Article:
In a matter of two days, Google has shaken up the web by releasing a brand new browser, and a pretty impressive one to boot. Google Chrome is in beta, but it’s fast, and as far as I can tell, stable. And it’s got some amazing new features.

The biggest feature is having one process per tab. That way, one badly-behaving site can’t lock up the whole browser. It uses extra memory, but not much. With the included Process Manager, I can see that a tab with a simple web page uses about 5 or 10 megabytes, while a page like Google Maps typically uses about 20 megabytes. With 8 or 9 tabs open (which is typical for me), the total memory usage came to about 100 megabytes. Firefox, on the other hand, was using 220 megabytes, but I was running it for a few days.

I think, however, that even if Chrome used extra memory it would be worth it, to be able to switch between tabs even while one tab was busy. They didn’t even have to make that compromise, though.

Another feature that I think will be extremely valuable is the V8 JavaScript Engine. A Google team in Europe made a new JavaScript engine designed from ground up to be fast and light. How cool is that?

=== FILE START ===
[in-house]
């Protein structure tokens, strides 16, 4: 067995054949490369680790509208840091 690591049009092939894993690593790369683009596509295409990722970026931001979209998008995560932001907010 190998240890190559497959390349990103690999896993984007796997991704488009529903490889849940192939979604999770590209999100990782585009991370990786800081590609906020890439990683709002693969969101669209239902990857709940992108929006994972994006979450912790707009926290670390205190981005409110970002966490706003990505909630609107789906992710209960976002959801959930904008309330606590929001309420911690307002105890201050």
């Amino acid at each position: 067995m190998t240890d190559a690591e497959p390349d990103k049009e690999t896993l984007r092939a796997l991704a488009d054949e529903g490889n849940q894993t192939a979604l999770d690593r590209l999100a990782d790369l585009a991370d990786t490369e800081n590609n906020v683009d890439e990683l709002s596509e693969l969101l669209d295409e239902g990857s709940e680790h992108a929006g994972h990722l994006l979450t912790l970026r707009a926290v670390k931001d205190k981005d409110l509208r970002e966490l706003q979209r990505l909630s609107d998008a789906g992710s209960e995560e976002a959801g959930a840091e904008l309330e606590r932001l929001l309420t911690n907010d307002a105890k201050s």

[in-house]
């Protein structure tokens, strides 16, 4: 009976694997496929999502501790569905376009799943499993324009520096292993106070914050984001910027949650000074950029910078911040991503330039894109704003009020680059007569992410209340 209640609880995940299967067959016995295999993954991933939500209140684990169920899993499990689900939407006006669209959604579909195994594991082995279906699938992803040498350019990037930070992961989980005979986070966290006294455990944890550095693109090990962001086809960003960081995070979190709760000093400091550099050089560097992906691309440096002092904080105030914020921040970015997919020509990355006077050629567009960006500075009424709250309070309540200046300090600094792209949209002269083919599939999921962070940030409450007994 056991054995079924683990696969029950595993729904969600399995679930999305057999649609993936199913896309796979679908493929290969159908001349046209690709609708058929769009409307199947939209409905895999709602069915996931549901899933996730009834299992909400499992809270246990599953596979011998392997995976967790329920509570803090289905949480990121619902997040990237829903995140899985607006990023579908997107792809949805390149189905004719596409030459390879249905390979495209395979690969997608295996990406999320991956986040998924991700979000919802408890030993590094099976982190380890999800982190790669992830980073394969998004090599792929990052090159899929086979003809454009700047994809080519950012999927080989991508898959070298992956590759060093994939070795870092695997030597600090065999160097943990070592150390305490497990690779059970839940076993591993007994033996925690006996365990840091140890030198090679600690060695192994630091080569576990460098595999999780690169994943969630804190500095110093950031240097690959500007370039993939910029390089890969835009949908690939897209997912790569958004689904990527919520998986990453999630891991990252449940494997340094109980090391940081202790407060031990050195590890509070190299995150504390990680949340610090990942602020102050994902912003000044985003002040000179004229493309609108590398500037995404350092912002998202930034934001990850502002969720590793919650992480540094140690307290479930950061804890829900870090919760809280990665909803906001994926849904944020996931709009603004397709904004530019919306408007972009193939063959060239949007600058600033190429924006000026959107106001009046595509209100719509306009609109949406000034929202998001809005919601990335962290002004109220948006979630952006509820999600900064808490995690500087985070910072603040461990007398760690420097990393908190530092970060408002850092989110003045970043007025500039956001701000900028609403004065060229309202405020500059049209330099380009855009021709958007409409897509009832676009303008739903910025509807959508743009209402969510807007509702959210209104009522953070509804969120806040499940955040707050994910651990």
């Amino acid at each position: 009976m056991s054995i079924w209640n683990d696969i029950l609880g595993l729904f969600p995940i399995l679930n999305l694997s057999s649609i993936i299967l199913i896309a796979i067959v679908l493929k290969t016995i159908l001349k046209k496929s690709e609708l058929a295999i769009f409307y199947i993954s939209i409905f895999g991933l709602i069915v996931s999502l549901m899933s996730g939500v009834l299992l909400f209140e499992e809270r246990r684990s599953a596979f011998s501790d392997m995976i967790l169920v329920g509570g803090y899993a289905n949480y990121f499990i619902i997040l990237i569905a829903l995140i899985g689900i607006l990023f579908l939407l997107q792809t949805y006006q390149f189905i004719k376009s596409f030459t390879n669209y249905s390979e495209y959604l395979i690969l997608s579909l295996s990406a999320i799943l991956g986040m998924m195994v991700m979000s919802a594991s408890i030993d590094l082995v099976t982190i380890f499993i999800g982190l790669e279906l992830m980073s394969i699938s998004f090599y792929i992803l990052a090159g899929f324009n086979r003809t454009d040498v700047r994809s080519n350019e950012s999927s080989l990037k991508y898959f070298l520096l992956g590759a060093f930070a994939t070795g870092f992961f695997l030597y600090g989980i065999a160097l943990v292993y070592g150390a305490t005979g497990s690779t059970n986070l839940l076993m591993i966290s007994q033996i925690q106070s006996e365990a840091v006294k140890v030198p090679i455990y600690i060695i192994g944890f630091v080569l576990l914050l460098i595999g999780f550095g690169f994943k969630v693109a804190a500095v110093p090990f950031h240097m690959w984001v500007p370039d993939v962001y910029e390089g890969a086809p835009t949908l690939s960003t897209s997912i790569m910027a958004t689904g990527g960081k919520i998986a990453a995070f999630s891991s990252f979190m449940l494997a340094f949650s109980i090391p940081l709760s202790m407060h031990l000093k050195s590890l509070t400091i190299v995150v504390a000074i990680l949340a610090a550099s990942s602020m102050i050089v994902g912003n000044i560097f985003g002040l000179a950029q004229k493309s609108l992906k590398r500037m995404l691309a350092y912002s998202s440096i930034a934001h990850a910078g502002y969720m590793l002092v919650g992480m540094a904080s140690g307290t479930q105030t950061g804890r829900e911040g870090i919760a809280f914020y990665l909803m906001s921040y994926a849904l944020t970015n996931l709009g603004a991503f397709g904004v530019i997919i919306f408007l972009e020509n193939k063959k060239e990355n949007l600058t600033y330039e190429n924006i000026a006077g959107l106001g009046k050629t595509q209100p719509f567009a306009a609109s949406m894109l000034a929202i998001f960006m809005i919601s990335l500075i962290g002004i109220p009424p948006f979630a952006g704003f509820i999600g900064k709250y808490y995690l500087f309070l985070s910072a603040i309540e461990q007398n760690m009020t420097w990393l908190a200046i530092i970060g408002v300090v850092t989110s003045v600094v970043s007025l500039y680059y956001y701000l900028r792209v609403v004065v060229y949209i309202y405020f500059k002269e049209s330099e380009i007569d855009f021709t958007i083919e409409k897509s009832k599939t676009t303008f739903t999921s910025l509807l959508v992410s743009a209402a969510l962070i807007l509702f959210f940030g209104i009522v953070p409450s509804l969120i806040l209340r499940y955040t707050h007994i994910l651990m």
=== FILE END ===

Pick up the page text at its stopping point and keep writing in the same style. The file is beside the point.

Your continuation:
There are also some neat things about the UI. The search bar and location bar are combined. Tabs can be dragged freely between windows. The location bar AutoComplete only shows things you actually typed, not every single site you’ve been to. The history opens up to a full tab instead of a sidebar which winds up wasting valuable screen real estate when the user forgets to close it.

Wow. What an exciting project. This will no doubt keep Google’s ability to recruit new talent going for years to come. Every time things just seem like business as usual at Google, something really exciting comes from them. This is why I chuckled when I read the last item of a list of the Top 10 Reasons Why Chrome Was Developed: Bored Google is bored.